ATLANTA, Sept. 15 (UPI) -- Keeping a pet and showering it with love is a good thing, unless you've got backyard chickens and insist on kissing and snuggling them -- the animals may appreciate the attention, but there's a chance of salmonella infection.
The increased prevalence of backyard and pet chickens in the United States has introduced a higher risk for salmonella outbreaks, according to a new study and warning released today by the U.S. Centers for Disease Control and Prevention.
Although salmonella is typically transmitted through food, direct and indirect exposure to animals can also help the bacteria spread. As a growing number of people have started keeping chickens at their homes, however, adult and newborn live chickens have increasingly been linked to multistate outbreaks.
"The practice of keeping backyard flocks of live poultry has gained popularity during the past decade," CDC researchers write in the study, published in the journal Emerging Infectious Diseases. "This increase is attributable to various reasons, including growing interest in local and organic food production, animal welfare concerns, environmental concerns, the desire to provide a learning experience for children, and the perception that local eggs are healthier and of better quality than store-bought eggs."
Many of these fowl owners are new to keeping chickens and have had them for less than a year, according to the study, so researchers surmise some of the problem is that people don't know the risks of improperly caring for them.
Less than two months ago, the CDC issued a warning for people with backyard chickens as it investigated eight salmonella outbreaks linked to illnesses in 45 states since January.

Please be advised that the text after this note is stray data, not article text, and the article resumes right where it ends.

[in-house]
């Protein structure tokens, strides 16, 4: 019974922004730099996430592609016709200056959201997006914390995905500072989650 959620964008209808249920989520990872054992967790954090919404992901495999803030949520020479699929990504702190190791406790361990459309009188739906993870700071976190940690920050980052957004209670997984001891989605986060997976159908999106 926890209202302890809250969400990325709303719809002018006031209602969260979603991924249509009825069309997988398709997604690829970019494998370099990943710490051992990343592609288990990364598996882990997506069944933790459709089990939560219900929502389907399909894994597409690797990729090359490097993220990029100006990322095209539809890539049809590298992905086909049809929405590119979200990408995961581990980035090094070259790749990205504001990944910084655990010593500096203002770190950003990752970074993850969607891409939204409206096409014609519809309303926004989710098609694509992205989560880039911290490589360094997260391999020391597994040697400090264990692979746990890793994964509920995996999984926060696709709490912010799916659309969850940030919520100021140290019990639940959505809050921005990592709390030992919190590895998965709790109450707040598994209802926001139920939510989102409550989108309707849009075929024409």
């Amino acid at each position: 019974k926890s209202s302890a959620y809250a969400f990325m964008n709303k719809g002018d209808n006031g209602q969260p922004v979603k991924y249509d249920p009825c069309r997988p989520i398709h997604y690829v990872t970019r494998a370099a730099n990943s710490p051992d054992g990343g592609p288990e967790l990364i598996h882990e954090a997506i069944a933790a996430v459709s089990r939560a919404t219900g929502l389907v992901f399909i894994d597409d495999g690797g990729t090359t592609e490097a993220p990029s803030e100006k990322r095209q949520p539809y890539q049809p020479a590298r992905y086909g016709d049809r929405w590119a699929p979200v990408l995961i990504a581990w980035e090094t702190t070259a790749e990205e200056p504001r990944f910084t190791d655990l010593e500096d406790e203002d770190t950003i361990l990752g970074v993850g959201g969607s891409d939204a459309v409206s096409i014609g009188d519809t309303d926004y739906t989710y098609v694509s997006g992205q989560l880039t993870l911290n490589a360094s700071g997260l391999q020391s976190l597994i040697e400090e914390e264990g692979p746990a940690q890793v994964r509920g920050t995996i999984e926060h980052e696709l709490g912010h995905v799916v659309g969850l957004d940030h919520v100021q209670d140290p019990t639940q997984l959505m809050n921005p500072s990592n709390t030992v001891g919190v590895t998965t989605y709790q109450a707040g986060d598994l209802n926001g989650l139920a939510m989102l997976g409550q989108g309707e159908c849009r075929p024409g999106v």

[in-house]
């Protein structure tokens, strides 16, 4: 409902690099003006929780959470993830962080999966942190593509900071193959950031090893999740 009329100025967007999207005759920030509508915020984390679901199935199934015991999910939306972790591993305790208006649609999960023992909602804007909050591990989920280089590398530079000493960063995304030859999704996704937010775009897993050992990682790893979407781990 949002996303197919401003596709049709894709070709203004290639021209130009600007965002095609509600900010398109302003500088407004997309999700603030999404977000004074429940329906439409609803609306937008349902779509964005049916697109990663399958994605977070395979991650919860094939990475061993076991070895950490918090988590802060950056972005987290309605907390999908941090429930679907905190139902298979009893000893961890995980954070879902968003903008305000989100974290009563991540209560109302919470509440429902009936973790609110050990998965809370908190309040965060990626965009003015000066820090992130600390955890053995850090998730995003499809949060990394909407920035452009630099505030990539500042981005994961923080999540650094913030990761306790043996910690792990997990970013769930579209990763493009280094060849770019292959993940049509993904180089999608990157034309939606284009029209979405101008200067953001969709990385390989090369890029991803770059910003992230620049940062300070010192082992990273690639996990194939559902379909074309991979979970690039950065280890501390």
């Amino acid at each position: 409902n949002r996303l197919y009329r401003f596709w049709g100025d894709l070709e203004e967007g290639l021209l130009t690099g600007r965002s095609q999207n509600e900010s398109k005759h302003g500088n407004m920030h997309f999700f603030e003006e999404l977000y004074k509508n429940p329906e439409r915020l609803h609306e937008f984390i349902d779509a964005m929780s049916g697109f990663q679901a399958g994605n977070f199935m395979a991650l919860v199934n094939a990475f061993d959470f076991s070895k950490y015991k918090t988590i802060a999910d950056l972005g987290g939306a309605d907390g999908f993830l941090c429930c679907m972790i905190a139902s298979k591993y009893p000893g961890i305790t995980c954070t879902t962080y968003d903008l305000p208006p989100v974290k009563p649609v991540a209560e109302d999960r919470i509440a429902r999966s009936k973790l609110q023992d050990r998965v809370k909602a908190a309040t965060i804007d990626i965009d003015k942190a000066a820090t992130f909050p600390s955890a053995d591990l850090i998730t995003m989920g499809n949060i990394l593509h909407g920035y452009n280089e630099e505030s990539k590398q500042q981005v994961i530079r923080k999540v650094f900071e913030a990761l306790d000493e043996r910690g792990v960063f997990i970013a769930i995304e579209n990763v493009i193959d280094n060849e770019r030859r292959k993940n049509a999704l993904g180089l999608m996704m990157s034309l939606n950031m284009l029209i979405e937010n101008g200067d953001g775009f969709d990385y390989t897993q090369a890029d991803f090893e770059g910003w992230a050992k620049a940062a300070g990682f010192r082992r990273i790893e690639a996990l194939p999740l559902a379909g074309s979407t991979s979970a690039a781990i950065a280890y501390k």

In the new study, CDC researchers found there were 53 live-poultry associated salmonellosis, or LPAS, outbreaks between 1990 and 2014, resulting in 2,630 illnesses, 387 hospitalizations and five deaths. Of the outbreaks, 77 percent affected multiple states and had a median size of 26 patients.
Between 2006 and 2014, there were an average of four LPAS outbreaks per year, compared to 1.06 per year from 1990 to 2005. About 62 percent of patients in the outbreaks were exposed to baby poultry, and 85 percent of those patients had been around baby chickens.
Aside from general exposure to chickens, the CDC reports improper handling of the birds is connected to many of the LPAS cases: 76 percent had touched baby chickens, 61 percent had touched their cages, 49 percent reported snuggling their baby chickens and 13 percent said they kissed them.
Although the running recommendation is to not let chickens inside your house -- 58 percent of owners are aware of the risks -- a healthy portion of owners apparently don't care.
Researchers report that 46 percent of owners keep chickens in their houses, 22 percent allow them in the living room, 12 percent have live chickens roaming the kitchen, 10 percent let chickens in their bedrooms and 10 percent allow them in the bathroom.
Rather than suggesting people give up their flock, whether they are pets or being raised for eggs or slaughter, the CDC suggests better education of the public about handling chickens -- at least through its One Health outreach program -- could help reduce the increasing prevalence of salmonella outbreaks.
"Poultry are acquiring a new position in many households -- instead of being treated as production animals, they are increasingly being considered household pets," researchers wrote in the study. "However, recurring LPAS outbreaks highlight the need for strategies to prevent human illnesses associated with live poultry contact through a comprehensive One Health approach involving human, animal and environmental health."